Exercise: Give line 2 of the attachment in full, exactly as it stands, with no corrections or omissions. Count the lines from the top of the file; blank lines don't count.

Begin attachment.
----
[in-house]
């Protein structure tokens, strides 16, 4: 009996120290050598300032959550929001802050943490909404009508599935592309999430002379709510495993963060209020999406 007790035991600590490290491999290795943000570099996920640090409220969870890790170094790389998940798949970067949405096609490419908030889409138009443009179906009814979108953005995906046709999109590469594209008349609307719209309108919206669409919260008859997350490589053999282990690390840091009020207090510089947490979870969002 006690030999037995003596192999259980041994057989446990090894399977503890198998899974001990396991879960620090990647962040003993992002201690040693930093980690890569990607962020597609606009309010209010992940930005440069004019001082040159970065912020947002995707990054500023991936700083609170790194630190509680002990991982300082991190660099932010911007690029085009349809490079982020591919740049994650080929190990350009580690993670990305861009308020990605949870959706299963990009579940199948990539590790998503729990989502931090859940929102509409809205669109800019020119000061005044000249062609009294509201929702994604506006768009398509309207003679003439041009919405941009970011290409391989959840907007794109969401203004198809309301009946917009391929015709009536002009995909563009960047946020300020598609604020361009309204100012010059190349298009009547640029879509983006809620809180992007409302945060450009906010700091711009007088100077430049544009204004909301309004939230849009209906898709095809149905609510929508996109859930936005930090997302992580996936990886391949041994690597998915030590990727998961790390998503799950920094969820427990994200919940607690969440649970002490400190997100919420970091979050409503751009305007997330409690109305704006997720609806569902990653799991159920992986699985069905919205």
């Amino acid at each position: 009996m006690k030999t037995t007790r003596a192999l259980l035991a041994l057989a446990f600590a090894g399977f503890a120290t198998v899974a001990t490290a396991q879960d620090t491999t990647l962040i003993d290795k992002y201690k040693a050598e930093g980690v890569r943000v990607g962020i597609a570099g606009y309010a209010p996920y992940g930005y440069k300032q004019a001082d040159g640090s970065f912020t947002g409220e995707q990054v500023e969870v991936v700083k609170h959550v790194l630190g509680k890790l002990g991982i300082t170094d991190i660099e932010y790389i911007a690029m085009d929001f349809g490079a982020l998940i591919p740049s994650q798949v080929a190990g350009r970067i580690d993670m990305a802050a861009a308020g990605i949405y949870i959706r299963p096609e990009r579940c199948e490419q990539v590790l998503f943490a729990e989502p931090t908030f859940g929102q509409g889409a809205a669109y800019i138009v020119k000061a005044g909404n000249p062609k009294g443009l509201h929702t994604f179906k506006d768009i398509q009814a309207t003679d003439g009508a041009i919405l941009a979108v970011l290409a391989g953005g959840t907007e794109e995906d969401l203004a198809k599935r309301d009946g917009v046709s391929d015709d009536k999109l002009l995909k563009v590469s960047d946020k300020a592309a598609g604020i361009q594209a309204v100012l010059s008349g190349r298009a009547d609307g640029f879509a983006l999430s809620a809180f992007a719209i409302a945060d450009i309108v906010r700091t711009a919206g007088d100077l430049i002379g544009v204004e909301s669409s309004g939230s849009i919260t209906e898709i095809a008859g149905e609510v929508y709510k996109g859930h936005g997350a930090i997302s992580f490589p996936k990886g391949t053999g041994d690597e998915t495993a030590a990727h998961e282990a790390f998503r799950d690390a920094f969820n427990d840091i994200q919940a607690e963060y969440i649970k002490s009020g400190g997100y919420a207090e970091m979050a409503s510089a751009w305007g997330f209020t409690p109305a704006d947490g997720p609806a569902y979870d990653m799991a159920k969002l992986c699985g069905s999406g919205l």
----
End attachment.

């Protein structure tokens, strides 16, 4: 009996120290050598300032959550929001802050943490909404009508599935592309999430002379709510495993963060209020999406 007790035991600590490290491999290795943000570099996920640090409220969870890790170094790389998940798949970067949405096609490419908030889409138009443009179906009814979108953005995906046709999109590469594209008349609307719209309108919206669409919260008859997350490589053999282990690390840091009020207090510089947490979870969002 006690030999037995003596192999259980041994057989446990090894399977503890198998899974001990396991879960620090990647962040003993992002201690040693930093980690890569990607962020597609606009309010209010992940930005440069004019001082040159970065912020947002995707990054500023991936700083609170790194630190509680002990991982300082991190660099932010911007690029085009349809490079982020591919740049994650080929190990350009580690993670990305861009308020990605949870959706299963990009579940199948990539590790998503729990989502931090859940929102509409809205669109800019020119000061005044000249062609009294509201929702994604506006768009398509309207003679003439041009919405941009970011290409391989959840907007794109969401203004198809309301009946917009391929015709009536002009995909563009960047946020300020598609604020361009309204100012010059190349298009009547640029879509983006809620809180992007409302945060450009906010700091711009007088100077430049544009204004909301309004939230849009209906898709095809149905609510929508996109859930936005930090997302992580996936990886391949041994690597998915030590990727998961790390998503799950920094969820427990994200919940607690969440649970002490400190997100919420970091979050409503751009305007997330409690109305704006997720609806569902990653799991159920992986699985069905919205």